CHICAGO — Illinois' Department of Human Services expects to expand a pilot program early next year that links state vendors with private investors willing to purchase overdue vouchers as the state's liquidity and budget crisis shows few signs of easing.

The DHS vendor payment pilot program was launched in October, making up to $100 million in private cash available to cover late payments from various lenders, including commercial and investment banks. The state expects the capital will be available to cover up to $2.5 billion of eligible bills under the expanded program that will be unveiled during the first week of 2011. In exchange, the lenders collect the 1% monthly interest payment the state otherwise would owe the vendor after 60 days.

"The program is intended to move vouchers from our vendors to investors who are used to holding financial assets," said debt manager John Sinsheimer. "The state is acting as a facilitator because vendors who have payroll need to get paid while the governor and General Assembly work towards a comprehensive solution to the state's financial challenges."

While vendors complained of the hardships they faced, the state also was growing more concerned when officials heard lenders were privately approaching vendors offering rates like 20 cents on the dollar to purchase their vouchers, according to state spokeswoman Kelly Kraft.

The state's backlog of bills featured prominently in a "60 Minutes" segment Sunday on CBS on the severity of state budget woes. It included an interview with Illinois Comptroller Dan Hynes, whose office manages vendor payments.

The state closed out fiscal 2010 June 30 with $6.4 billion of unpaid bills as Gov. Pat Quinn had little will to deeply cut spending and lawmakers were unwilling to raise taxes ahead of the election. Under emergency budget legislation, the government has until the end of December to pay off fiscal 2010 bills and expects to do so with proceeds of a $1.46 billion tobacco bond issue completed earlier this month and through inter-fund borrowing.

The state closed out the first quarter of fiscal 2011 on Sept. 30 with $5.5 billion in fiscal 2010 and 2011 bills outstanding, according to Hynes, who also warned in his most recent quarterly newsletter that the state faces an up to $15 billion deficit going into fiscal 2012.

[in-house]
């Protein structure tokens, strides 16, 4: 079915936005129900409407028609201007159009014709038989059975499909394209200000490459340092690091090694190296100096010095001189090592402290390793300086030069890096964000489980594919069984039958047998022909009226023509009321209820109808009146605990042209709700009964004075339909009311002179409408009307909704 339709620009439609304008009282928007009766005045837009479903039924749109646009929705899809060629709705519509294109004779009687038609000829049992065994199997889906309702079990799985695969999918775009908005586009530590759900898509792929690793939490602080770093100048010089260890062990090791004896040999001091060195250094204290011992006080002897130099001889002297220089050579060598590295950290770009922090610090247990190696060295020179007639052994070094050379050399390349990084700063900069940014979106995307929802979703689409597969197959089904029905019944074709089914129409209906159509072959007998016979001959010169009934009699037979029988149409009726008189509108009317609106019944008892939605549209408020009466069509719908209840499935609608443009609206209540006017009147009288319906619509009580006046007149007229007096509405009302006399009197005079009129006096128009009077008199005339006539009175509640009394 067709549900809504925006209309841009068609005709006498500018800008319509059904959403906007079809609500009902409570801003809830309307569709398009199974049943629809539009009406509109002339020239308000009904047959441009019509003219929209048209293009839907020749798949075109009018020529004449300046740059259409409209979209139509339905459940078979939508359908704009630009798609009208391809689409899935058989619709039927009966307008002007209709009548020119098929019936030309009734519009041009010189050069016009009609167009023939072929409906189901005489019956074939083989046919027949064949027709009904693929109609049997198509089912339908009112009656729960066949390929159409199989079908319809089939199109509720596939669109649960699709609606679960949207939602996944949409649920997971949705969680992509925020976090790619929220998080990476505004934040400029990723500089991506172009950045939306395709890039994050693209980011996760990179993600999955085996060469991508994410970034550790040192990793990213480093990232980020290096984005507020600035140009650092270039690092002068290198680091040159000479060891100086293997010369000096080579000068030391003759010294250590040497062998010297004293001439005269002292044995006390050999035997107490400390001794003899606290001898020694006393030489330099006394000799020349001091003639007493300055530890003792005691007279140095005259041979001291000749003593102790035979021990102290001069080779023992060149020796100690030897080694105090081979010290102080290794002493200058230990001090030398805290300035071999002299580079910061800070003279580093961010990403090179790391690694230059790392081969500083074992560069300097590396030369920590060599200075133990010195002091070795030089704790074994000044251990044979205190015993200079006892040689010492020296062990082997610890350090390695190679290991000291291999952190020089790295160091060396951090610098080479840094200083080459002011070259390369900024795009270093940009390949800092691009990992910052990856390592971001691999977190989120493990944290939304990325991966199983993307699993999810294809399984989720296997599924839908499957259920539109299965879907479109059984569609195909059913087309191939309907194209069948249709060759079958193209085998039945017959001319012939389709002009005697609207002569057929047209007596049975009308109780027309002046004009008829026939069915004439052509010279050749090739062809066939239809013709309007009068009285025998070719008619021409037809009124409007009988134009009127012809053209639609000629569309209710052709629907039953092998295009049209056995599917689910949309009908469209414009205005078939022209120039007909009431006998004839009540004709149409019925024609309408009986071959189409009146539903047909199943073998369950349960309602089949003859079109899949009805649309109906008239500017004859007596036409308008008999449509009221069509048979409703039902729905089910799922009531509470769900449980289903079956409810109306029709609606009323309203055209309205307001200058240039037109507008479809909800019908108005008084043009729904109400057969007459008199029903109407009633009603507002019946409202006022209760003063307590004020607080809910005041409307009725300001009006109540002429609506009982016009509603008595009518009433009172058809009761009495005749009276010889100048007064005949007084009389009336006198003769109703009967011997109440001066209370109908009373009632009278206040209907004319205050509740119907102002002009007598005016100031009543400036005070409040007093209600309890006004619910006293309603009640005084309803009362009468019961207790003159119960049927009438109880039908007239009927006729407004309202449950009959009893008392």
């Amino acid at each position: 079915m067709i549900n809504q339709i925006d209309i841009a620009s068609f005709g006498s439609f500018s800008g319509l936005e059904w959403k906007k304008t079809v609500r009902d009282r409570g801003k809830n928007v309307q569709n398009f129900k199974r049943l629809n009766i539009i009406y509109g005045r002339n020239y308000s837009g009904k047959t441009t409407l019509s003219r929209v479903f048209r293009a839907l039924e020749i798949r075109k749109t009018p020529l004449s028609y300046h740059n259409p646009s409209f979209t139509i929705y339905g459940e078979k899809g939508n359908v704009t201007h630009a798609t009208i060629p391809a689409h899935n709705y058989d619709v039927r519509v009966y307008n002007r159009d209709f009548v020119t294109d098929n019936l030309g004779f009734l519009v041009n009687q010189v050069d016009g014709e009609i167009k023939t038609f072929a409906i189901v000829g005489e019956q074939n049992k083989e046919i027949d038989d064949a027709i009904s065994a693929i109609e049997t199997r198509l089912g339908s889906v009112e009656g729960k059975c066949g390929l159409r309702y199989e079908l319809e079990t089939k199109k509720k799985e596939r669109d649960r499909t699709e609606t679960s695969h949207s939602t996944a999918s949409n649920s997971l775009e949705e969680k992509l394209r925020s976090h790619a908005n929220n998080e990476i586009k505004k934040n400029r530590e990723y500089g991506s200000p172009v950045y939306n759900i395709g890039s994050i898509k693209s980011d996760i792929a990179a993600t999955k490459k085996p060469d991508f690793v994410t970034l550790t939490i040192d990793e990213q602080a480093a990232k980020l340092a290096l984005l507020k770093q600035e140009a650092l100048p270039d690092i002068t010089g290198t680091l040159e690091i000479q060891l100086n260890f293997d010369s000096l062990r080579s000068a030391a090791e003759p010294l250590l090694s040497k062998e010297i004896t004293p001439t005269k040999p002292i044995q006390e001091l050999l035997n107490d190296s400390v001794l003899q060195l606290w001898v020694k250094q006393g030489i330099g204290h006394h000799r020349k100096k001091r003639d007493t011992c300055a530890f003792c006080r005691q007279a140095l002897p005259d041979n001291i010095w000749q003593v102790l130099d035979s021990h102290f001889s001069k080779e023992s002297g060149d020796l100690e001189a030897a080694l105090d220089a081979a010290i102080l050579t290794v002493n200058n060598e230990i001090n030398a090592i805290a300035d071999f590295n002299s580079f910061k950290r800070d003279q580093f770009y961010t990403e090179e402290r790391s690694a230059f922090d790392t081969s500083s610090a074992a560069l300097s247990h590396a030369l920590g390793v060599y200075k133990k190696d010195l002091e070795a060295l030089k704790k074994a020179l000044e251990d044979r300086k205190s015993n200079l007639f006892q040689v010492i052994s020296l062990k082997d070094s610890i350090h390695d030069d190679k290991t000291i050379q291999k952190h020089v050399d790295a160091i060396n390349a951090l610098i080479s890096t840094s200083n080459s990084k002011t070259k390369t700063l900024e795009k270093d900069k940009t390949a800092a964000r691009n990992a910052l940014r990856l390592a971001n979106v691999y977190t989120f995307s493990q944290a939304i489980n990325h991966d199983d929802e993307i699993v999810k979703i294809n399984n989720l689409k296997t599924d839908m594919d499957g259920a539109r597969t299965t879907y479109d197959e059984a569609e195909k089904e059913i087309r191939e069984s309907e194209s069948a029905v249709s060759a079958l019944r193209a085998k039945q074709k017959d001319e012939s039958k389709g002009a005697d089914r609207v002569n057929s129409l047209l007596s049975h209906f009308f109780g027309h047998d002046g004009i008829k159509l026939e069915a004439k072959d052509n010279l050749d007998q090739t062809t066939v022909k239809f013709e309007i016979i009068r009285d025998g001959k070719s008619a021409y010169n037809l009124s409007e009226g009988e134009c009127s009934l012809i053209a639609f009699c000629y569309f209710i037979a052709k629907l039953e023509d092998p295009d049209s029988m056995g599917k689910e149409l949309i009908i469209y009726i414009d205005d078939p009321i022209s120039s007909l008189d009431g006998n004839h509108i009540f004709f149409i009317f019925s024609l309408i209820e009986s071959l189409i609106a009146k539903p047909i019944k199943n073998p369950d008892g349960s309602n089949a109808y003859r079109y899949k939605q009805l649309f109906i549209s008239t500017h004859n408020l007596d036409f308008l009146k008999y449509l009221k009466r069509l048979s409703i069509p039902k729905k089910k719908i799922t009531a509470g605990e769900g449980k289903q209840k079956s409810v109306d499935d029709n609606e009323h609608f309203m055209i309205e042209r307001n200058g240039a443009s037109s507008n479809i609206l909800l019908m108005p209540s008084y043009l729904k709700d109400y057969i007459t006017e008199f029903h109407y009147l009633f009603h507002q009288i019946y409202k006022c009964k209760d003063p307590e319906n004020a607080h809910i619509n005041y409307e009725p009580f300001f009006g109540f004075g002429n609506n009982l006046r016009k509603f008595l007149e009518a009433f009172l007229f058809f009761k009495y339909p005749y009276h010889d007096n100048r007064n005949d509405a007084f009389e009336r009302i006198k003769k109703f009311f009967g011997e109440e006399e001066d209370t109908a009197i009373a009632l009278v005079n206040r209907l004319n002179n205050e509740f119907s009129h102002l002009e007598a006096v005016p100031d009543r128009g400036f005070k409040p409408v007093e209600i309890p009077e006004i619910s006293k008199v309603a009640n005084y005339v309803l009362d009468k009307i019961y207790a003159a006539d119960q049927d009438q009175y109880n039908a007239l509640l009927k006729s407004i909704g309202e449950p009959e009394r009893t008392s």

Under the program, an eligible vendor sells its outstanding receivable to a qualified purchaser who in turn pays 100% of the voucher. The vendor assigns his right to payment to the lender and 90% of the overdue payment is received. The other 10% is held in an interest bearing account and paid after the state pays off the debt to the purchaser-lender.

So far, $310,000 in payments have been made with Trivergance LLC purchasing the vouchers, according to Kraft. A total of 20 vendors applied, but just six qualified. To qualify, vendors must have invoices that are at least 60 days past due. Medicaid invoices are not eligible for participation in the program due to federal rules although the state is working to find a way to include such vendors, Kraft said.

The consortium of lenders participating in the program so far include Trivergance, Cabrera Capital Markets LLC, Covenant Bank, JTL LLC, and Pan American Bank.

The program does not set deadlines for state reimbursement. Sinsheimer stressed: "Payments are made based on the state's cash flow. The lenders are not granted any protections of the state's general obligation pledge."

Illinois in fiscal 2010 used short-term cash flow borrowing to help pay down its backlog of bills, but interest rates have risen amid ongoing news over the state's woes. Investor interest has also been stretched amid a saturation of Illinois paper in the market this year totaling $10.1 billion to fund a $31 billion capital program and 2010 pension payments. Quinn also needs the comptroller and treasurer to sign off on short-term issues.

Moody's Investors Service in September put the state's A1 rating on $25 billion of GO debt on negative watch. Fitch Ratings assigns an A and a negative outlook to the GOs and Standard & Poor's rates the state A-plus with a negative watch.

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